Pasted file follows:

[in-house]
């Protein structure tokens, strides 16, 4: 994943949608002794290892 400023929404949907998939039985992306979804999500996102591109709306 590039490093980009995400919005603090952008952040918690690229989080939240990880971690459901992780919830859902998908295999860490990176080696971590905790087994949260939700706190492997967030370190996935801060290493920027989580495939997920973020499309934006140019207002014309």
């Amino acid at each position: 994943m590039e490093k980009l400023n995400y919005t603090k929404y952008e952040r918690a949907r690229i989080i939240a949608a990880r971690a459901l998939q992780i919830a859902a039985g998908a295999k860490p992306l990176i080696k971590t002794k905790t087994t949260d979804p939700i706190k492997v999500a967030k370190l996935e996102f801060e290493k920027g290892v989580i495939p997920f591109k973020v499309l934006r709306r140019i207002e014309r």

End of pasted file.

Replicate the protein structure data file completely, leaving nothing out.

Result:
[in-house]
């Protein structure tokens, strides 16, 4: 994943949608002794290892 400023929404949907998939039985992306979804999500996102591109709306 590039490093980009995400919005603090952008952040918690690229989080939240990880971690459901992780919830859902998908295999860490990176080696971590905790087994949260939700706190492997967030370190996935801060290493920027989580495939997920973020499309934006140019207002014309």
């Amino acid at each position: 994943m590039e490093k980009l400023n995400y919005t603090k929404y952008e952040r918690a949907r690229i989080i939240a949608a990880r971690a459901l998939q992780i919830a859902a039985g998908a295999k860490p992306l990176i080696k971590t002794k905790t087994t949260d979804p939700i706190k492997v999500a967030k370190l996935e996102f801060e290493k920027g290892v989580i495939p997920f591109k973020v499309l934006r709306r140019i207002e014309r």